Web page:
Like Karl, all the people at Udacity are top notch and made me question how they can pay for all the talent they have. Gundega Dekena did a lot of work half way across the world too. Gundega did a ton work with the course content drawing on personal experience as well. When you take a Udacity course you really get a team of people producing the content. I would encourage you to check out some of their free content as well and if you like it, grab a subscription. The video work used for demo’s is really amazing stuff from what I have seen on the market.

    Let me know if you take the course and how it went.



    Is Hyperconverged Infrastruce More Secure Than Traditional Infrastructure? #Podcast

    An interesting talk about what Nutanix is doing around Security with Eric Hammersley, a security architect with Nutanix. Eric talks about Security development life cycle, STIGS and using automation to tighten lock down the hatches of the XCP platform. Eric talk about the advantages of knowing your own platform and how that can enable engineering to make the most secure platform.

    I find it funny how the most hated guy in the data center (the security guy) is now getting a lot of respect. I am sure the endless supply of credit card information ending up on the world wide web is helping to fuel this. Give the podcast a listen and let us know what you think.


    Podcast Lollapalooza – EUC Podcast and Frontline Chatter

    Last week I was able to sneak onto two podcasts. End User Computing Podcast and the Frontline Chatter Chat. I have to report with deep sadness that the 2016 .Next Conference is NOT in Sydney, my love of rugby must have had the better of me. The 2016 .Next conference is in Las Vegas.

    EUC Podacst was mostly around Synergy and cloud management with a sprinkle of layering and the Frontline Chatter was great review on the announcements for .Next including what Acropolis is a whole.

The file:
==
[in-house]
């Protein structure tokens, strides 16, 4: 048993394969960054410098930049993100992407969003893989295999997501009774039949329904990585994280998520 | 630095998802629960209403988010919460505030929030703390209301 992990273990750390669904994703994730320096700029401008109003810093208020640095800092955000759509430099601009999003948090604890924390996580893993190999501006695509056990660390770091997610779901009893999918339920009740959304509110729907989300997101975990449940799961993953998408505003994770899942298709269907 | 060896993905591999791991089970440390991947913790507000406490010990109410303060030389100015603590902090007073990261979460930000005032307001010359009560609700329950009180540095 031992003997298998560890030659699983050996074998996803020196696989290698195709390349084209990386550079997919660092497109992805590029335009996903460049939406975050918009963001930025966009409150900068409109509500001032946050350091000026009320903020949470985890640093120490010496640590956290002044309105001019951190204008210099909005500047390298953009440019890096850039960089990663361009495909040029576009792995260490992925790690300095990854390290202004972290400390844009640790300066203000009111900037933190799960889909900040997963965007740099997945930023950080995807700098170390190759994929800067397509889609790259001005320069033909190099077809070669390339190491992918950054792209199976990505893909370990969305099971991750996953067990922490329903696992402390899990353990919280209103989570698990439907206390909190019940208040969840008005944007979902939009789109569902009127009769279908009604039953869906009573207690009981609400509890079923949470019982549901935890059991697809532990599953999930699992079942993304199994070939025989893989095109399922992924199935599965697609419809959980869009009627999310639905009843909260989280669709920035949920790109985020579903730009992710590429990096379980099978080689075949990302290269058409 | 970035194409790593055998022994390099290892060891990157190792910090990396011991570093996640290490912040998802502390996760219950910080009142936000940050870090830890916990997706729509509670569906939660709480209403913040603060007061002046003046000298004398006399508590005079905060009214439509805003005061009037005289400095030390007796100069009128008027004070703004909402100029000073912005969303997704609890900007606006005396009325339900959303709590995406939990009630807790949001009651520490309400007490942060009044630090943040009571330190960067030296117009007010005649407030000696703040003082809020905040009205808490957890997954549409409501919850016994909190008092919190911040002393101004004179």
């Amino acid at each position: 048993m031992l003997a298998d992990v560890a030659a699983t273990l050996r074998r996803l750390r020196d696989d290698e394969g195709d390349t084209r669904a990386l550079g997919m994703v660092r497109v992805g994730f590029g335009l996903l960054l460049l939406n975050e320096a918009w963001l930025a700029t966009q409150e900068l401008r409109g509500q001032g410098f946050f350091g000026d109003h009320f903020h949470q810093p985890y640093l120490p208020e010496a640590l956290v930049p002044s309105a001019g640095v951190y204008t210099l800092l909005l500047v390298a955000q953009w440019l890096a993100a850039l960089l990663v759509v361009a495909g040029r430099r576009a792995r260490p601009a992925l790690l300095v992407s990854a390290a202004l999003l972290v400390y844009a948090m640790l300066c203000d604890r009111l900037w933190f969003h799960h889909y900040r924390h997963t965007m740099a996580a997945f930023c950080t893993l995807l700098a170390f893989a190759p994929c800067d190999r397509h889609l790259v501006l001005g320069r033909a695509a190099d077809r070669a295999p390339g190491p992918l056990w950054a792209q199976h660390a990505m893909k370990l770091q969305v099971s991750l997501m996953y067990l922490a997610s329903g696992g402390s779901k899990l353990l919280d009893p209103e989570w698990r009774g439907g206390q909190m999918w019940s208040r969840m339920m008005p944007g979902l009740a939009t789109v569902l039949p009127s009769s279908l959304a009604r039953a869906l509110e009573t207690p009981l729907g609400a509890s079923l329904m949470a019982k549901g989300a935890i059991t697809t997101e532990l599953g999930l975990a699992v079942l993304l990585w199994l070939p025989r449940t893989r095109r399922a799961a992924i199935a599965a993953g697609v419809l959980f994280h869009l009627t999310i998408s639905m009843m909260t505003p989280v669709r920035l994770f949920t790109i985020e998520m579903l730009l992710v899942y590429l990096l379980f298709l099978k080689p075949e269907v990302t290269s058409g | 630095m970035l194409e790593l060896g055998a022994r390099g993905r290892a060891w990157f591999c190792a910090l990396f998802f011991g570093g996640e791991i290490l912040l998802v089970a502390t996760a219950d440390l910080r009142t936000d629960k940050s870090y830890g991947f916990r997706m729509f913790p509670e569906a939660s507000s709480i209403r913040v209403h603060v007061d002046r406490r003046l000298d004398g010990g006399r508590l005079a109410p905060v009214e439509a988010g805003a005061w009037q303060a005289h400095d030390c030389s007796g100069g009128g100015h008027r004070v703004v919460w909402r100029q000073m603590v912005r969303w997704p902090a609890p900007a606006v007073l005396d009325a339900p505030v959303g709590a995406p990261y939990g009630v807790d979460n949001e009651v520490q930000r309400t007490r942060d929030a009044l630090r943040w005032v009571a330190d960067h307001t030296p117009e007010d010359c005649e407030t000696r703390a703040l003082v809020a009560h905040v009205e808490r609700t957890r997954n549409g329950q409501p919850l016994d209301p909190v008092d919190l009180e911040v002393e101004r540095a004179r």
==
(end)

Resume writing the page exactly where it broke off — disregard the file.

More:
Listen to both today and let me know what you think.




    Journey to a Hybrid Cloud: Up and Down and All Around

    Coming off the heels of .NEXT and the announcement of Application Mobility Fabric (AMF) and thought I should really start to take a look at vCloud Air since it wasn’t a part of our announcement. Apart of AMF is moving workloads to cloud providers and it will abstract a lot of the mess that is involved in moving to different virtual machine formats. Going from a vSphere to vCloud Air, VMware has done a pretty good job at extending out the management. In reality, Nutanix fully supports going from on-prem vSphere to vCloud Air.

    I wanted move to a template from my vSphere management cluster to vCloud air and see how the life cycle management would pan out. So I set off and installed the vCloud Connect Server & node appliances on my private cluster. That was pretty easy as it was just deploying some OVA’s. I even just let the appliances run with DHCP and everything was fine.

    One stumbling I had was setting up the connection to vCloud Air from the vCloud Connect Server. It took me a bit to find my organization ID and as thought I only needed to add in the name of my virtual private data center.

    The name of the virtual private cloud was my red herring.

    The name of the virtual private cloud was my red herring.